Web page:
18 août 2020 | International, Aérospatial

Will U.S. Defense Cuts Delay Next-Gen Combat Aircraft Programs?

August 17, 2020

Many nations have suffered significant financial losses as a result of the COVID-19 crisis. Will next-generation combat aircraft programs be delayed by future defense budgets cuts?

Aviation Week’s Executive Editor for Defense and Space, Jen DiMascio, answers:

Even though defense budgets are likely to remain stable in the U.S. during the coming year, relief funding to combat the COVID-19 pandemic is likely to put pressure on spending over time. As a result, projects such as the U.S. Air Force’s Next-Generation Air Dominance (NGAD) program could be slowed. Pentagon spending was already predicted to level off in the next few years, and the economic drop-off caused by the novel coronavirus and the torrent of debt the government is taking on to combat the pandemic adds even more pressure.

The situation today is even more extreme than during the 2008-09 global economic crisis, according to Craig Caffrey, senior aerospace industry analyst for forecast and MRO at the Aviation Week Network. Caffrey forecasts that COVID-19 could shrink the global economy by 4-6% over the next five years, sending worldwide defense spending down 5%, or $70-80 billion.

What all that means for next-generation fighter programs is difficult to say. The U.S. is already sacrificing NGAD funding for near-term needs. A bill to provide $700 billion for defense in fiscal 2021 in the House of Representatives would approximately halve funding for NGAD by $500 million for fiscal 2021 to offset an Air Force shortfall in fighter availability. Could such cutbacks slow development of next-generation efforts? It is hard to say, but constraints on spending are unlikely to ease.

In Europe, the UK is aiming to field its next-generation Tempest in 2035. So far, £2 billion ($2.6 billion) has been allocated for technology development and maturation, but Caffrey foresees strong economic headwinds over the next five years. “I don’t see where the money comes from for the full scope of Tempest as currently envisaged,” he says.

The French-German Future Air Combat System (FCAS) may have more breathing room because the program is not expected to enter service until 2040. In the near-term, France, Germany and their new partner, Spain, are providing government aid to such high-tech programs to retain jobs during the COVID-19 pandemic. The real test will be whether funding can be sustained in 2022-23.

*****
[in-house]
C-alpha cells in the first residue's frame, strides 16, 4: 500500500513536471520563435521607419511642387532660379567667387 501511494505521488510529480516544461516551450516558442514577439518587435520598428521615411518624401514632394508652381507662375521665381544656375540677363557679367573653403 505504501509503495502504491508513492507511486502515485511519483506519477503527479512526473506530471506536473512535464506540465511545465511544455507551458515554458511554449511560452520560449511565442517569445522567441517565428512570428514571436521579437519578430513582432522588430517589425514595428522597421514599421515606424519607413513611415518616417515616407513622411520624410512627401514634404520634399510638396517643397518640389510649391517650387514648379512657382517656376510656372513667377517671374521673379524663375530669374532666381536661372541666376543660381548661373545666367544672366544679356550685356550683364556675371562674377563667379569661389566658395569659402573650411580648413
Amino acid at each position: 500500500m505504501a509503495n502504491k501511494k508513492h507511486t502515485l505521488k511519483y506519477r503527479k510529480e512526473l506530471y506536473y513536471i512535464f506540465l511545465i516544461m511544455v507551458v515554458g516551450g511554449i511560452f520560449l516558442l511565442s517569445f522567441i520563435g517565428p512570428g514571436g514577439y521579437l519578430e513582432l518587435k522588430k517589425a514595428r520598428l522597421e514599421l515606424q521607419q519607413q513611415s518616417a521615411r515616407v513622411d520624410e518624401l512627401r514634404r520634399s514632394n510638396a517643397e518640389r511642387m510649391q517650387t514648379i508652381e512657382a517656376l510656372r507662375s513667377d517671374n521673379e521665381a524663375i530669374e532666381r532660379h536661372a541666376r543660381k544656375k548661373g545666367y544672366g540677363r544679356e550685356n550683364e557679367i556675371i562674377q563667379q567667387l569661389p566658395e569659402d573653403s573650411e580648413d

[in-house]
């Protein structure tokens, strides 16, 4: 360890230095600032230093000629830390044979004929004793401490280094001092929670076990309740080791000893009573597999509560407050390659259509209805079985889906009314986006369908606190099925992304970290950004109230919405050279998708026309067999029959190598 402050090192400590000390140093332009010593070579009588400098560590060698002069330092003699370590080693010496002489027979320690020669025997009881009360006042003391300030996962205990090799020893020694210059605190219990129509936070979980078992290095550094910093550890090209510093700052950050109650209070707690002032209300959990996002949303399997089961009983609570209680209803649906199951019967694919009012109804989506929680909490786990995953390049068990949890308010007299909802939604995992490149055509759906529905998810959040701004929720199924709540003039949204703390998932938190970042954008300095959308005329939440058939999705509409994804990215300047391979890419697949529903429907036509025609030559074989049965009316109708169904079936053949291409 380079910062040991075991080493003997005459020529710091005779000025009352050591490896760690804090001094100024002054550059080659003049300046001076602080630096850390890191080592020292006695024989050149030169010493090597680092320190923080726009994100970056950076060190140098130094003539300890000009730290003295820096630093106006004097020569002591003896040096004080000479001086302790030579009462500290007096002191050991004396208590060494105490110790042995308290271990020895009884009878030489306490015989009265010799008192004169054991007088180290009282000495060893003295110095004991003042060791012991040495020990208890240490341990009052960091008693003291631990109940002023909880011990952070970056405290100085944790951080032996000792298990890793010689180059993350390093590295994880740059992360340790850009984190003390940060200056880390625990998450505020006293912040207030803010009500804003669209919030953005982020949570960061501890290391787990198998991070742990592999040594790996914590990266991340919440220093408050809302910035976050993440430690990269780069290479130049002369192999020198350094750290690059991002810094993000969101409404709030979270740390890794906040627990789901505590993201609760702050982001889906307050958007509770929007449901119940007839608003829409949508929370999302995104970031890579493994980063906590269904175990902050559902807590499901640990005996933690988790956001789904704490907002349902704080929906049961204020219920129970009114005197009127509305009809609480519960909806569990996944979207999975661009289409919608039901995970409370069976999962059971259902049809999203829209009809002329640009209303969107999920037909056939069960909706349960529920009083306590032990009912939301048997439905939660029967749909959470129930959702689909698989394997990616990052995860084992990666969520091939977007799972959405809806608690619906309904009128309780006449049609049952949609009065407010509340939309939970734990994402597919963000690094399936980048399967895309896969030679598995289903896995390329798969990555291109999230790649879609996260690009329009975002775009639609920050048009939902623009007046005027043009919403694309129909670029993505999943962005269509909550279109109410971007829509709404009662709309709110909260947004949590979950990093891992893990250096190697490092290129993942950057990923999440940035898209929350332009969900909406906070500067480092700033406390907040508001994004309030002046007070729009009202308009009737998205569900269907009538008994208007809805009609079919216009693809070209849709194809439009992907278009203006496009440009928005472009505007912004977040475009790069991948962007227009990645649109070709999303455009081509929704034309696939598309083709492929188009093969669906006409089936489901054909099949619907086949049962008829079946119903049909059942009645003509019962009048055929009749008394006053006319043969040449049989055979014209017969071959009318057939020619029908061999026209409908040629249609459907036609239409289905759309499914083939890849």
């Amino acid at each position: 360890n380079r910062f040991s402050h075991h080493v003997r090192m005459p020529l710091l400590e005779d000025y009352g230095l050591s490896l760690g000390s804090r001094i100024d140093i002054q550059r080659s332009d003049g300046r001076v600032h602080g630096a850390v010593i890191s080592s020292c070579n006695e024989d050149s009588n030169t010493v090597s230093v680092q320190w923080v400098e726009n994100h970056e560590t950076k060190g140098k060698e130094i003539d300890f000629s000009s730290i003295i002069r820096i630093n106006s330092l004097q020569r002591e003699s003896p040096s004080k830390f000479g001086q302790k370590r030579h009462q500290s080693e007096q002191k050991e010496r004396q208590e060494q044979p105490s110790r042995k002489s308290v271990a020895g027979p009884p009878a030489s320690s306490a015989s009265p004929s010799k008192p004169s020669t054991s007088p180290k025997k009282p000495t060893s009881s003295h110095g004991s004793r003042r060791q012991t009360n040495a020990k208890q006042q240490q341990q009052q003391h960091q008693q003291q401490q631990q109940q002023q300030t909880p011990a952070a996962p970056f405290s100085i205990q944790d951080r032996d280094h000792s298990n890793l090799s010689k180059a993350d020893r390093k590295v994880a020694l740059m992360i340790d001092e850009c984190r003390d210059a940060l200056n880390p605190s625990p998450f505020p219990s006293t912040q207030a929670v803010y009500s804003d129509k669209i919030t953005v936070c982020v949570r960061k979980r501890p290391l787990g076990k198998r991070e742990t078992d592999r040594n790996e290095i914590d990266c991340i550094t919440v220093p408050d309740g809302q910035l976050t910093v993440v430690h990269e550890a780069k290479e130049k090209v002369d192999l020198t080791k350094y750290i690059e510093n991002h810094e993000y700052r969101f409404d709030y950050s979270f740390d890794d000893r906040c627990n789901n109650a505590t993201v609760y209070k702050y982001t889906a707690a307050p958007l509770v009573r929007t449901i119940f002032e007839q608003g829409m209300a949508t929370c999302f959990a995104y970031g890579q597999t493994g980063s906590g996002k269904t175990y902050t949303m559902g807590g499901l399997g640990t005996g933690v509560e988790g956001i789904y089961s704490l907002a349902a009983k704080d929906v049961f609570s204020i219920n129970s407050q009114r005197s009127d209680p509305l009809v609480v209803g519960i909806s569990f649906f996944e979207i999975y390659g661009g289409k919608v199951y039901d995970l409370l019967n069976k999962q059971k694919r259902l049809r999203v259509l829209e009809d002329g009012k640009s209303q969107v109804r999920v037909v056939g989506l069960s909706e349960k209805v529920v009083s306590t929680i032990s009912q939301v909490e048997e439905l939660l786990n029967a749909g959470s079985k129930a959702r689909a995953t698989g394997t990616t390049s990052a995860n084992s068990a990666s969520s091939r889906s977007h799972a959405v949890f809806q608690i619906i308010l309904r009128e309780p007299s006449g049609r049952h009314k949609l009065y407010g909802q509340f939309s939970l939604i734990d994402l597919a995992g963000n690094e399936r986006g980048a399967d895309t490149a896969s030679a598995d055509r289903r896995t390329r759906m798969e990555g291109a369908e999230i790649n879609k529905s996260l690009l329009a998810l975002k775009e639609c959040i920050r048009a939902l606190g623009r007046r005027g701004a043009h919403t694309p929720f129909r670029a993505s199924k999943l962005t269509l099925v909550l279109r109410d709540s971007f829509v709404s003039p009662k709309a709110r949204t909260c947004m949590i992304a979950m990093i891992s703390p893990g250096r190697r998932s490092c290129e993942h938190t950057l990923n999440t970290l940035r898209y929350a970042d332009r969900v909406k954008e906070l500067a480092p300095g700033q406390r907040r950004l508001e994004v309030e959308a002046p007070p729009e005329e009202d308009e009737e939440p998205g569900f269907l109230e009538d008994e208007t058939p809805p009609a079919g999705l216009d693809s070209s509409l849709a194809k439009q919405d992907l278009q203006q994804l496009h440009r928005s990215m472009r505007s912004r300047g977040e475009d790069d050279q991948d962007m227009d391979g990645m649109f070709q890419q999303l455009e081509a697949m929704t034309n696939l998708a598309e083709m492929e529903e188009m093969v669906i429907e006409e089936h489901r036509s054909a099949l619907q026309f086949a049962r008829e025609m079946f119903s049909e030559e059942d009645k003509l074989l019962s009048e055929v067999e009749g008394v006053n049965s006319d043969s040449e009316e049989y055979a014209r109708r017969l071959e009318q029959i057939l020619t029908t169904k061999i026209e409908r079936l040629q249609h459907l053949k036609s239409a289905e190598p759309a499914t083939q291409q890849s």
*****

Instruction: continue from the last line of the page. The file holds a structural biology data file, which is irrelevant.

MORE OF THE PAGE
Airbus CEO Guillaume Faury is lobbying for efforts such as EuroDrone and FCAS to continue, saying they will be required in the future. “We have the DNA to make them successful,” Faury told Aviation Week’s Jens Flottau recently. “Europe feels the need to prepare for the sovereignty of the future, which includes the air and space power to protect your territory from the skies. I am very happy and optimistic that this is moving forward.”

https://aviationweek.com/defense-space/budget-policy-operations/will-us-defense-cuts-delay-next-gen-combat-aircraft-programs

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  • New partnerships formed in quest to snag US Army Stryker up-gunning deal

    18 août 2020 | International, Terrestre

    New partnerships formed in quest to snag US Army Stryker up-gunning deal

    by Ashley Roque   Industry is bracing for surprise entries and team changes in the US Army’s up-gunning competition with at least one big switch up: Pratt Miller partnering up with Rafael Defence and Oshkosh Defence. After a two-and-a-half-month deadline extension, all Medium Calibre Weapons System (MCWS) programme proposals and bid samples are due to the army on 24 August. Although many vendors are remaining tight lipped over whether they are still competing, Janes has confirmed with multiple, wholly separate, sources that Pratt Miller is no longer teaming up with CMI Defence and is now saddled up with Rafael and Oshkosh for its bid. The service declined to comment on any team changes and said specific vendor information, including system performance and on-going participation, are considered “source selection sensitive”. “The US [government] does not and has not provided vendor direction on who to partner with or what systems to utilise to protect the integrity of the competition,” Ashley John, director for public and congressional affairs for the Program Executive Office for Ground Combat Systems, told Janes on 12 August. “Each vendor partnership is independent of government input and has been developed directly from party to party.” Under the competition, the army wants to select a team to outfit Stryker vehicles with 30 mm cannons. Service plans called for a two-phased, concurrent approach involving a design integration study phase to help inform requirements development and the acquisition strategy, and a separate Stryker MCWS request for proposal (RFP). https://www.janes.com/defence-news/news-detail/new-partnerships-formed-in-quest-to-snag-us-army-stryker-up-gunning-deal